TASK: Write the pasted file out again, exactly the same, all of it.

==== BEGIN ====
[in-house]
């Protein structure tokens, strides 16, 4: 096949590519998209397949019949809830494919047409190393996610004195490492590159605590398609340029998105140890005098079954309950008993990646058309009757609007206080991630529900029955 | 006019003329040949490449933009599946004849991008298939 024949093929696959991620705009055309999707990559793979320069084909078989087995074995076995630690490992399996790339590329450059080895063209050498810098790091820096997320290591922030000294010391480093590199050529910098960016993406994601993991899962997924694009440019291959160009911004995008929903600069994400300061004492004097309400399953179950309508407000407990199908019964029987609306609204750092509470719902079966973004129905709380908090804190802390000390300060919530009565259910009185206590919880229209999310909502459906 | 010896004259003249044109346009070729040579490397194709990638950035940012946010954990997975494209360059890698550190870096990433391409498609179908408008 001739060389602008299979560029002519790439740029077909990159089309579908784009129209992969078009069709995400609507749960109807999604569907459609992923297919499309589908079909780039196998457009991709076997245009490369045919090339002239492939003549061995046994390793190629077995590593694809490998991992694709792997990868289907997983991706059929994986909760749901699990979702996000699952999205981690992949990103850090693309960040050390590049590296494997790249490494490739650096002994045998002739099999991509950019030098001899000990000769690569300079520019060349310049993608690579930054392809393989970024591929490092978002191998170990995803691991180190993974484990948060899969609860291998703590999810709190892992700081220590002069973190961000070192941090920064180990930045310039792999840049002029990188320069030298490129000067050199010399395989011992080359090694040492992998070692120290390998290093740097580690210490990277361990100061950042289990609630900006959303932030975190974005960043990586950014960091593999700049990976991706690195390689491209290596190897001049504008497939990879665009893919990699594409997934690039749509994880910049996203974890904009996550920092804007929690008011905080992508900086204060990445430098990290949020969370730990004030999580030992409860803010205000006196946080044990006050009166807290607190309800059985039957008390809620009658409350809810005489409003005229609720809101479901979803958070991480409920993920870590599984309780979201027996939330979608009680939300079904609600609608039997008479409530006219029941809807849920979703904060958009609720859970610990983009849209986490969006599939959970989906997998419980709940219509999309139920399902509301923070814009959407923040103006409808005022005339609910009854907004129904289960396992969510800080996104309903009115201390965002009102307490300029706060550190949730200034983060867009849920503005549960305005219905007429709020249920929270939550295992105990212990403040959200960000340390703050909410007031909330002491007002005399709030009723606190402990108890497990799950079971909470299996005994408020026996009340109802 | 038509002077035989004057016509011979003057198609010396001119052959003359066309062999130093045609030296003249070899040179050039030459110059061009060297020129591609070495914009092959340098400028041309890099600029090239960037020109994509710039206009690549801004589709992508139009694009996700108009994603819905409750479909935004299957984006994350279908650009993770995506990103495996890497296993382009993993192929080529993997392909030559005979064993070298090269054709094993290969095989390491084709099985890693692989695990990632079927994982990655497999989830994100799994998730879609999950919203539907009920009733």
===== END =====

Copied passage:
[in-house]
């Protein structure tokens, strides 16, 4: 096949590519998209397949019949809830494919047409190393996610004195490492590159605590398609340029998105140890005098079954309950008993990646058309009757609007206080991630529900029955 | 006019003329040949490449933009599946004849991008298939 024949093929696959991620705009055309999707990559793979320069084909078989087995074995076995630690490992399996790339590329450059080895063209050498810098790091820096997320290591922030000294010391480093590199050529910098960016993406994601993991899962997924694009440019291959160009911004995008929903600069994400300061004492004097309400399953179950309508407000407990199908019964029987609306609204750092509470719902079966973004129905709380908090804190802390000390300060919530009565259910009185206590919880229209999310909502459906 | 010896004259003249044109346009070729040579490397194709990638950035940012946010954990997975494209360059890698550190870096990433391409498609179908408008 001739060389602008299979560029002519790439740029077909990159089309579908784009129209992969078009069709995400609507749960109807999604569907459609992923297919499309589908079909780039196998457009991709076997245009490369045919090339002239492939003549061995046994390793190629077995590593694809490998991992694709792997990868289907997983991706059929994986909760749901699990979702996000699952999205981690992949990103850090693309960040050390590049590296494997790249490494490739650096002994045998002739099999991509950019030098001899000990000769690569300079520019060349310049993608690579930054392809393989970024591929490092978002191998170990995803691991180190993974484990948060899969609860291998703590999810709190892992700081220590002069973190961000070192941090920064180990930045310039792999840049002029990188320069030298490129000067050199010399395989011992080359090694040492992998070692120290390998290093740097580690210490990277361990100061950042289990609630900006959303932030975190974005960043990586950014960091593999700049990976991706690195390689491209290596190897001049504008497939990879665009893919990699594409997934690039749509994880910049996203974890904009996550920092804007929690008011905080992508900086204060990445430098990290949020969370730990004030999580030992409860803010205000006196946080044990006050009166807290607190309800059985039957008390809620009658409350809810005489409003005229609720809101479901979803958070991480409920993920870590599984309780979201027996939330979608009680939300079904609600609608039997008479409530006219029941809807849920979703904060958009609720859970610990983009849209986490969006599939959970989906997998419980709940219509999309139920399902509301923070814009959407923040103006409808005022005339609910009854907004129904289960396992969510800080996104309903009115201390965002009102307490300029706060550190949730200034983060867009849920503005549960305005219905007429709020249920929270939550295992105990212990403040959200960000340390703050909410007031909330002491007002005399709030009723606190402990108890497990799950079971909470299996005994408020026996009340109802 | 038509002077035989004057016509011979003057198609010396001119052959003359066309062999130093045609030296003249070899040179050039030459110059061009060297020129591609070495914009092959340098400028041309890099600029090239960037020109994509710039206009690549801004589709992508139009694009996700108009994603819905409750479909935004299957984006994350279908650009993770995506990103495996890497296993382009993993192929080529993997392909030559005979064993070298090269054709094993290969095989390491084709099985890693692989695990990632079927994982990655497999989830994100799994998730879609999950919203539907009920009733």